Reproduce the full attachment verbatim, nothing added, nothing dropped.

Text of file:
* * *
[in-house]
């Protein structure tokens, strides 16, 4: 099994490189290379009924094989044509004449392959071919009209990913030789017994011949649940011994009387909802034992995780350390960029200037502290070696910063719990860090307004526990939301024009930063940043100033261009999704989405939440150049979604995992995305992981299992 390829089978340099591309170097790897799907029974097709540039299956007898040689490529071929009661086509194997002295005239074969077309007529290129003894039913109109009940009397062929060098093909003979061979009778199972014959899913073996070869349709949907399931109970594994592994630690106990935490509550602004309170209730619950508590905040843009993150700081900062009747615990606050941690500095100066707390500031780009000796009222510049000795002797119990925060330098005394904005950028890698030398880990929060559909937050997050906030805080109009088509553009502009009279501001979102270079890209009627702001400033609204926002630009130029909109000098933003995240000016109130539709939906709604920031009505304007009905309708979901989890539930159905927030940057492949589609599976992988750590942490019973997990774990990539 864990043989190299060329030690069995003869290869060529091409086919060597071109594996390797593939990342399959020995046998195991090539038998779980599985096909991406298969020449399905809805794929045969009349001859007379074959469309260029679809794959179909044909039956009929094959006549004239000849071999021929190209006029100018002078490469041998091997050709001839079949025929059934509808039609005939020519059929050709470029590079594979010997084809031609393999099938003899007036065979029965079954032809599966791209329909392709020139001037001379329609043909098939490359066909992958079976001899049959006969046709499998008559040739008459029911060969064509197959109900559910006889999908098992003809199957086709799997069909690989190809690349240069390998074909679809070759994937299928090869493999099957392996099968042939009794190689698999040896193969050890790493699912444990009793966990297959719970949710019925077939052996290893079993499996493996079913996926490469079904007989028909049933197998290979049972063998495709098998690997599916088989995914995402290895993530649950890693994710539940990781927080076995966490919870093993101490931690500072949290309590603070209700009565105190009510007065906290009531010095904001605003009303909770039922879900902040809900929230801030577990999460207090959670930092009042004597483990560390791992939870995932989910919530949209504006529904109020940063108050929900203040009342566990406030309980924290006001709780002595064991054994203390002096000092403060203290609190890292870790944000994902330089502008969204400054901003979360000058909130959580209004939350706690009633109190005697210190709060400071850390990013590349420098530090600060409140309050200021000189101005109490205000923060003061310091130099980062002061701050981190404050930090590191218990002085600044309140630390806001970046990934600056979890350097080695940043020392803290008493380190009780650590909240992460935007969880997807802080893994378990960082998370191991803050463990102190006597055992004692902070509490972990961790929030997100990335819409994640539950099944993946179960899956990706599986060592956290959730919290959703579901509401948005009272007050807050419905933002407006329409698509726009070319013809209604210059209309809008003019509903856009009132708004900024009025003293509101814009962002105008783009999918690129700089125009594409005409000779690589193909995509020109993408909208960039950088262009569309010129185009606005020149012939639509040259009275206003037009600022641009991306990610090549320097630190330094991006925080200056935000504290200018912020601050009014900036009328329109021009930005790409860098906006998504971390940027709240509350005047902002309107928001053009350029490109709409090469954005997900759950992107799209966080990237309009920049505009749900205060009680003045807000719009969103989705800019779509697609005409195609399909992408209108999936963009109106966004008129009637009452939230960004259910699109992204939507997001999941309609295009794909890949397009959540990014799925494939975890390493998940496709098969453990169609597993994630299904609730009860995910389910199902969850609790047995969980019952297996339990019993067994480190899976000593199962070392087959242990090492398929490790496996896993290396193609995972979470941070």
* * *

[in-house]
């Protein structure tokens, strides 16, 4: 099994490189290379009924094989044509004449392959071919009209990913030789017994011949649940011994009387909802034992995780350390960029200037502290070696910063719990860090307004526990939301024009930063940043100033261009999704989405939440150049979604995992995305992981299992 390829089978340099591309170097790897799907029974097709540039299956007898040689490529071929009661086509194997002295005239074969077309007529290129003894039913109109009940009397062929060098093909003979061979009778199972014959899913073996070869349709949907399931109970594994592994630690106990935490509550602004309170209730619950508590905040843009993150700081900062009747615990606050941690500095100066707390500031780009000796009222510049000795002797119990925060330098005394904005950028890698030398880990929060559909937050997050906030805080109009088509553009502009009279501001979102270079890209009627702001400033609204926002630009130029909109000098933003995240000016109130539709939906709604920031009505304007009905309708979901989890539930159905927030940057492949589609599976992988750590942490019973997990774990990539 864990043989190299060329030690069995003869290869060529091409086919060597071109594996390797593939990342399959020995046998195991090539038998779980599985096909991406298969020449399905809805794929045969009349001859007379074959469309260029679809794959179909044909039956009929094959006549004239000849071999021929190209006029100018002078490469041998091997050709001839079949025929059934509808039609005939020519059929050709470029590079594979010997084809031609393999099938003899007036065979029965079954032809599966791209329909392709020139001037001379329609043909098939490359066909992958079976001899049959006969046709499998008559040739008459029911060969064509197959109900559910006889999908098992003809199957086709799997069909690989190809690349240069390998074909679809070759994937299928090869493999099957392996099968042939009794190689698999040896193969050890790493699912444990009793966990297959719970949710019925077939052996290893079993499996493996079913996926490469079904007989028909049933197998290979049972063998495709098998690997599916088989995914995402290895993530649950890693994710539940990781927080076995966490919870093993101490931690500072949290309590603070209700009565105190009510007065906290009531010095904001605003009303909770039922879900902040809900929230801030577990999460207090959670930092009042004597483990560390791992939870995932989910919530949209504006529904109020940063108050929900203040009342566990406030309980924290006001709780002595064991054994203390002096000092403060203290609190890292870790944000994902330089502008969204400054901003979360000058909130959580209004939350706690009633109190005697210190709060400071850390990013590349420098530090600060409140309050200021000189101005109490205000923060003061310091130099980062002061701050981190404050930090590191218990002085600044309140630390806001970046990934600056979890350097080695940043020392803290008493380190009780650590909240992460935007969880997807802080893994378990960082998370191991803050463990102190006597055992004692902070509490972990961790929030997100990335819409994640539950099944993946179960899956990706599986060592956290959730919290959703579901509401948005009272007050807050419905933002407006329409698509726009070319013809209604210059209309809008003019509903856009009132708004900024009025003293509101814009962002105008783009999918690129700089125009594409005409000779690589193909995509020109993408909208960039950088262009569309010129185009606005020149012939639509040259009275206003037009600022641009991306990610090549320097630190330094991006925080200056935000504290200018912020601050009014900036009328329109021009930005790409860098906006998504971390940027709240509350005047902002309107928001053009350029490109709409090469954005997900759950992107799209966080990237309009920049505009749900205060009680003045807000719009969103989705800019779509697609005409195609399909992408209108999936963009109106966004008129009637009452939230960004259910699109992204939507997001999941309609295009794909890949397009959540990014799925494939975890390493998940496709098969453990169609597993994630299904609730009860995910389910199902969850609790047995969980019952297996339990019993067994480190899976000593199962070392087959242990090492398929490790496996896993290396193609995972979470941070």